And yet, when I walked the half block to my designated beacon of blue (on busy La Cienega Boulevard) and found only discolored sidewalk and discarded bolts where it once nobly stood, I couldn't have been more flustered. In the vein of the author's fervency, this was commensurate with the death of something familiar and I grieved quickly and accordingly. "But I mailed that card here a week ago!" I sputtered (denial). "This is just wrong!" (anger). "If only they'd bring it back, I'd single-handedly meet their quota each day!" (bargaining). "Wherever will I do my mailing now?" (despair) and finally "Well... there is always that post box over on Rosewood and Westbourne" (acceptance).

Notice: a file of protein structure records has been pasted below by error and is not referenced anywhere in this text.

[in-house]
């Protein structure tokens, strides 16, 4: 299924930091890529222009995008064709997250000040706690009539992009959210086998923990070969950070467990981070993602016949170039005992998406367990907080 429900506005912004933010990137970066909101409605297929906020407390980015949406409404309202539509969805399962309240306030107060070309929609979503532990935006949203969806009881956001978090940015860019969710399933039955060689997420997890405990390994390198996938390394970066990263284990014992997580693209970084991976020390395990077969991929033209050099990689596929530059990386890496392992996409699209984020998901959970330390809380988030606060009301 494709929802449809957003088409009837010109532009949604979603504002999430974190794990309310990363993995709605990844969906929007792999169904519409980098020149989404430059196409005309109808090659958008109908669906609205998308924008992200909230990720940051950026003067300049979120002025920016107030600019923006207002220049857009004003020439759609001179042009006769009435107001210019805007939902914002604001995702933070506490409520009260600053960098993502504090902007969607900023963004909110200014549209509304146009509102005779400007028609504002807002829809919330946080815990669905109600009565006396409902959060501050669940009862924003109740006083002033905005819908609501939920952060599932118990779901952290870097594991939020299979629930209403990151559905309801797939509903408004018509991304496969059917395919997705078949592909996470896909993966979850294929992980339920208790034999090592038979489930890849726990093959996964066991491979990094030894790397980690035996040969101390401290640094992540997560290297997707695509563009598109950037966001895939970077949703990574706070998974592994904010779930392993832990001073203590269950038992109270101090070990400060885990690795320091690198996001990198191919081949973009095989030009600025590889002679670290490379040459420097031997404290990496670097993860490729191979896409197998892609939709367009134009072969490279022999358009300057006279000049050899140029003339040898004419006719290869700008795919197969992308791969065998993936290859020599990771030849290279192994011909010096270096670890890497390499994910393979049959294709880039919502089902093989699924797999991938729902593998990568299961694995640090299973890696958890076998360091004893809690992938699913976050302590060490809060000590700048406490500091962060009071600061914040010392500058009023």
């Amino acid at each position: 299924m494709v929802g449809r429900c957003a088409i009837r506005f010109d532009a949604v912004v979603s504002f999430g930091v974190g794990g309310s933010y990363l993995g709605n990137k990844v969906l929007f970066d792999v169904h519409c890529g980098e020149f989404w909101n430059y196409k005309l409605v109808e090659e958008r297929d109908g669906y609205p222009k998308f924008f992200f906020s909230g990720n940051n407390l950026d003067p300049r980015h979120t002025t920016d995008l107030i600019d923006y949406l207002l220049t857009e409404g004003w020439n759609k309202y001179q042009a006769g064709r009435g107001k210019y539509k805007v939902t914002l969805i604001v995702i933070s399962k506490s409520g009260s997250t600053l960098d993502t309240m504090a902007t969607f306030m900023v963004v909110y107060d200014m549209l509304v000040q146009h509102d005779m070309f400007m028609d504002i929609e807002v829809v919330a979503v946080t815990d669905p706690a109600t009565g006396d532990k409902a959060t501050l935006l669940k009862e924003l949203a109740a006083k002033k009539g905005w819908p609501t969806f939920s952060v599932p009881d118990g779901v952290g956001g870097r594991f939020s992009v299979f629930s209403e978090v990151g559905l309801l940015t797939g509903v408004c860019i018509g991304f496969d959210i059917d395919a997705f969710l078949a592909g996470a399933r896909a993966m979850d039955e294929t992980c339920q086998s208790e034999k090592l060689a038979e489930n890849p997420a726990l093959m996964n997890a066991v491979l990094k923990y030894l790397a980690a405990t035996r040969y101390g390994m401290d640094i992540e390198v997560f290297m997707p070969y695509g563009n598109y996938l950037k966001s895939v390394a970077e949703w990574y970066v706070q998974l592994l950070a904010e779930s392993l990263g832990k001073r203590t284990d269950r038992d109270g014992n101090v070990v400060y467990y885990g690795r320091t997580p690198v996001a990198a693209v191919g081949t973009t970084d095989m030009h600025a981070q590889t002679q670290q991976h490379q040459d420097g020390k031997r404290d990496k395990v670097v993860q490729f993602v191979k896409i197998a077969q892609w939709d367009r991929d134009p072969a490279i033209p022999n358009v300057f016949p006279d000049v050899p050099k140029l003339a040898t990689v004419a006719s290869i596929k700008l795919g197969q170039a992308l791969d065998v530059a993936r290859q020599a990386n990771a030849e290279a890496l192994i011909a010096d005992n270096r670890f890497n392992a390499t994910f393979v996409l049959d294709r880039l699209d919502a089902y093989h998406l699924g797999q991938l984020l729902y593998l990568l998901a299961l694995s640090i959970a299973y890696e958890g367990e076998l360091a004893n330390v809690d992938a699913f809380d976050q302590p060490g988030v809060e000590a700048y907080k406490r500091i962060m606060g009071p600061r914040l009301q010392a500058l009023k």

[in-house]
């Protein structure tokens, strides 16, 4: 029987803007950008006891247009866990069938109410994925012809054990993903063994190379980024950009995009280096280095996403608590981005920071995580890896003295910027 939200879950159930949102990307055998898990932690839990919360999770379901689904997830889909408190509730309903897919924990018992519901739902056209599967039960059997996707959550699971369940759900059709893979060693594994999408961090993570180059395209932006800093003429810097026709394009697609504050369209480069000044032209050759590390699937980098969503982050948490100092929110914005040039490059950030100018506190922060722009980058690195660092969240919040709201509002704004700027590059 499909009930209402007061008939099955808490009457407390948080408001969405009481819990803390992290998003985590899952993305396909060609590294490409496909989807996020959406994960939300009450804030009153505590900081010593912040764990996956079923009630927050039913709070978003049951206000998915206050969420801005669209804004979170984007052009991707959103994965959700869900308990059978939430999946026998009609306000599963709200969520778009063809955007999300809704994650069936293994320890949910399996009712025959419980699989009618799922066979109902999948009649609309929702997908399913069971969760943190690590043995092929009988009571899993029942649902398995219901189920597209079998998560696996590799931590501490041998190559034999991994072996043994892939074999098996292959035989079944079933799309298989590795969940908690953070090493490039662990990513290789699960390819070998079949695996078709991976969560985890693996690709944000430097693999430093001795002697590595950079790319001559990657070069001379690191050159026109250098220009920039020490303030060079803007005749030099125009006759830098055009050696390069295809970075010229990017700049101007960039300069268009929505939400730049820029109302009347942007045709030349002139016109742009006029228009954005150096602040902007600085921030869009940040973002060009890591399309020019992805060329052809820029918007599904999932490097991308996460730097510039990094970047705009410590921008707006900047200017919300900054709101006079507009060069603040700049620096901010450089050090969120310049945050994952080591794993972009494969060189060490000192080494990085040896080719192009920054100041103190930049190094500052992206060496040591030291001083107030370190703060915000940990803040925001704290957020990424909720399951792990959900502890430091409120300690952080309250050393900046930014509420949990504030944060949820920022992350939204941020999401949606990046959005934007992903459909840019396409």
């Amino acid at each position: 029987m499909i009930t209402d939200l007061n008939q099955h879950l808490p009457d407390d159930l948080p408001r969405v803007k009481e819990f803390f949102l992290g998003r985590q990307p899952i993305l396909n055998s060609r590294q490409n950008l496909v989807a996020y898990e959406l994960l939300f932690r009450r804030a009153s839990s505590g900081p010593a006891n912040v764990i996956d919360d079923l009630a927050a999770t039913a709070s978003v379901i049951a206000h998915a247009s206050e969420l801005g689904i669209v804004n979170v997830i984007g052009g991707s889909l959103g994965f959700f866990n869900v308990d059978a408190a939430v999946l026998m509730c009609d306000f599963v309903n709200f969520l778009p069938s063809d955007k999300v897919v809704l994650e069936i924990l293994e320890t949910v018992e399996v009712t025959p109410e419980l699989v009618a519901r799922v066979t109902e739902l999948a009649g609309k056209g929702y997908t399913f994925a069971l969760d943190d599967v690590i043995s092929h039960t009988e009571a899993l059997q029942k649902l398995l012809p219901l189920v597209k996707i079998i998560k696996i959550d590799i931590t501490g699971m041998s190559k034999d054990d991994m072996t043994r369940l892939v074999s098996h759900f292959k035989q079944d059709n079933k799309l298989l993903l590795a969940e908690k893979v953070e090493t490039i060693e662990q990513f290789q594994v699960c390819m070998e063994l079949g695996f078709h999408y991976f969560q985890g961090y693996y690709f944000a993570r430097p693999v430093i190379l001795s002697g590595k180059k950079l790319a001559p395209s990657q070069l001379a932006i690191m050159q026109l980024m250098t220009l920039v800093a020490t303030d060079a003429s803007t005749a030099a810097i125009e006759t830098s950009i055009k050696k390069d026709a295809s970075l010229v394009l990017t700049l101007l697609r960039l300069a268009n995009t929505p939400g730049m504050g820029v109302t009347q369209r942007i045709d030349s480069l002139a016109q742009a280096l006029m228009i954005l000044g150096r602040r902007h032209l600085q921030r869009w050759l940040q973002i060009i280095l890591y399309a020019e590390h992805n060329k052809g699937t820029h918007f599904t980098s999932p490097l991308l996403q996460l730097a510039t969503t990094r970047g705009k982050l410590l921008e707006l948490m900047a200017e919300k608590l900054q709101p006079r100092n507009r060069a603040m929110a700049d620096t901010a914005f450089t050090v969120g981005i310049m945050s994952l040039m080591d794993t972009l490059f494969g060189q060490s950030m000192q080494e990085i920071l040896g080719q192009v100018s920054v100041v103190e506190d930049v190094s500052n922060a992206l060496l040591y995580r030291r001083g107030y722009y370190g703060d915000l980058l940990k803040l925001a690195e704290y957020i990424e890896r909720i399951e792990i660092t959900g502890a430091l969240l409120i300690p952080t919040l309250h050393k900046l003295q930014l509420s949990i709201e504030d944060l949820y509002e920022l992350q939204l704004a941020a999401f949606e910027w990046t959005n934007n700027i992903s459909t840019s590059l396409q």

Except that upon further examination, that mail vessel too had been uprooted and dispatched elsewhere. Thus began my daily search for the blue post box and the subsequent commitment to sustained patronage of said keepers of the mail. Granted, more often than not, a crimson DVD-filled envelope or post-marked-at-the-last-possible-minute parking ticket is my offering, but eschewing e-transcription in any form has to help the old school delivery effort, however small. With correspondence couturiers closing up shop everywhere, one cannot be too careful when it comes to matters of the mail.